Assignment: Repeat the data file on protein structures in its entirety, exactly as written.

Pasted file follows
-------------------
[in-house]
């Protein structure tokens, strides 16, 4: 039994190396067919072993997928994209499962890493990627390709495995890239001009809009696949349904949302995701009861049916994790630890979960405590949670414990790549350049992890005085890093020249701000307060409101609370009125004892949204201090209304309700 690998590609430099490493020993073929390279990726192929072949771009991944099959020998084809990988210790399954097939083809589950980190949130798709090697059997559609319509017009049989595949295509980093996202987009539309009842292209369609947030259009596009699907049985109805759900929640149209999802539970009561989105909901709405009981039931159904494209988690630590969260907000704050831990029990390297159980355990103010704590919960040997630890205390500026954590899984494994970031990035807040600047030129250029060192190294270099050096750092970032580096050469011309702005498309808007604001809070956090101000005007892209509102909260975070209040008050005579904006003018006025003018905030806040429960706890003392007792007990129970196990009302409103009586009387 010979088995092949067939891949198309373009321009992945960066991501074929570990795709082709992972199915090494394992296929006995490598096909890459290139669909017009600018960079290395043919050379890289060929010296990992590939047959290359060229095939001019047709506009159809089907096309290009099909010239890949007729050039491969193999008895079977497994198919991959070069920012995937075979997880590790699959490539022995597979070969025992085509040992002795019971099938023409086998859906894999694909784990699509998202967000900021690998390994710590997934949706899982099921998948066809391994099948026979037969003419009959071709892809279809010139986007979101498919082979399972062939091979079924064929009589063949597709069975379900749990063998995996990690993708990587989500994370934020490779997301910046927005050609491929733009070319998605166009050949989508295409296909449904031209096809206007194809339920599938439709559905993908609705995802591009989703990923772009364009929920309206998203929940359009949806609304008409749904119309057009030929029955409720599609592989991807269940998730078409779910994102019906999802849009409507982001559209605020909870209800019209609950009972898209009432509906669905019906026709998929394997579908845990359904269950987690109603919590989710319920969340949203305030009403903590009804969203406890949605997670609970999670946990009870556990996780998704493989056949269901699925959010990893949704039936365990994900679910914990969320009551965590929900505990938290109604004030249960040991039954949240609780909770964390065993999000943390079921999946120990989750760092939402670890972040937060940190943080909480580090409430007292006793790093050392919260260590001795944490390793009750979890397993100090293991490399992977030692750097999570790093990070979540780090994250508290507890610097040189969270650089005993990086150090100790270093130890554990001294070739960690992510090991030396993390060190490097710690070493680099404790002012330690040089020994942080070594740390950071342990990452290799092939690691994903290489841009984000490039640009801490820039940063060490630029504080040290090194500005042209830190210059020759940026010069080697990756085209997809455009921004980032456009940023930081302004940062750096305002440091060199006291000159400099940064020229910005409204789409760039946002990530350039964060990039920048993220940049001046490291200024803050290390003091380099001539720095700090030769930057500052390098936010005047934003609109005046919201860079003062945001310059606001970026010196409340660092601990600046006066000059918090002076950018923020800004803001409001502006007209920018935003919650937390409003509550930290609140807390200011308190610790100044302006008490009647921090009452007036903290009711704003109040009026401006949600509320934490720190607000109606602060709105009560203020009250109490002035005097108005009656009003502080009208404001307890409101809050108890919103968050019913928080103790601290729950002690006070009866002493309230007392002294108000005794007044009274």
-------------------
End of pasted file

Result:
[in-house]
């Protein structure tokens, strides 16, 4: 039994190396067919072993997928994209499962890493990627390709495995890239001009809009696949349904949302995701009861049916994790630890979960405590949670414990790549350049992890005085890093020249701000307060409101609370009125004892949204201090209304309700 690998590609430099490493020993073929390279990726192929072949771009991944099959020998084809990988210790399954097939083809589950980190949130798709090697059997559609319509017009049989595949295509980093996202987009539309009842292209369609947030259009596009699907049985109805759900929640149209999802539970009561989105909901709405009981039931159904494209988690630590969260907000704050831990029990390297159980355990103010704590919960040997630890205390500026954590899984494994970031990035807040600047030129250029060192190294270099050096750092970032580096050469011309702005498309808007604001809070956090101000005007892209509102909260975070209040008050005579904006003018006025003018905030806040429960706890003392007792007990129970196990009302409103009586009387 010979088995092949067939891949198309373009321009992945960066991501074929570990795709082709992972199915090494394992296929006995490598096909890459290139669909017009600018960079290395043919050379890289060929010296990992590939047959290359060229095939001019047709506009159809089907096309290009099909010239890949007729050039491969193999008895079977497994198919991959070069920012995937075979997880590790699959490539022995597979070969025992085509040992002795019971099938023409086998859906894999694909784990699509998202967000900021690998390994710590997934949706899982099921998948066809391994099948026979037969003419009959071709892809279809010139986007979101498919082979399972062939091979079924064929009589063949597709069975379900749990063998995996990690993708990587989500994370934020490779997301910046927005050609491929733009070319998605166009050949989508295409296909449904031209096809206007194809339920599938439709559905993908609705995802591009989703990923772009364009929920309206998203929940359009949806609304008409749904119309057009030929029955409720599609592989991807269940998730078409779910994102019906999802849009409507982001559209605020909870209800019209609950009972898209009432509906669905019906026709998929394997579908845990359904269950987690109603919590989710319920969340949203305030009403903590009804969203406890949605997670609970999670946990009870556990996780998704493989056949269901699925959010990893949704039936365990994900679910914990969320009551965590929900505990938290109604004030249960040991039954949240609780909770964390065993999000943390079921999946120990989750760092939402670890972040937060940190943080909480580090409430007292006793790093050392919260260590001795944490390793009750979890397993100090293991490399992977030692750097999570790093990070979540780090994250508290507890610097040189969270650089005993990086150090100790270093130890554990001294070739960690992510090991030396993390060190490097710690070493680099404790002012330690040089020994942080070594740390950071342990990452290799092939690691994903290489841009984000490039640009801490820039940063060490630029504080040290090194500005042209830190210059020759940026010069080697990756085209997809455009921004980032456009940023930081302004940062750096305002440091060199006291000159400099940064020229910005409204789409760039946002990530350039964060990039920048993220940049001046490291200024803050290390003091380099001539720095700090030769930057500052390098936010005047934003609109005046919201860079003062945001310059606001970026010196409340660092601990600046006066000059918090002076950018923020800004803001409001502006007209920018935003919650937390409003509550930290609140807390200011308190610790100044302006008490009647921090009452007036903290009711704003109040009026401006949600509320934490720190607000109606602060709105009560203020009250109490002035005097108005009656009003502080009208404001307890409101809050108890919103968050019913928080103790601290729950002690006070009866002493309230007392002294108000005794007044009274």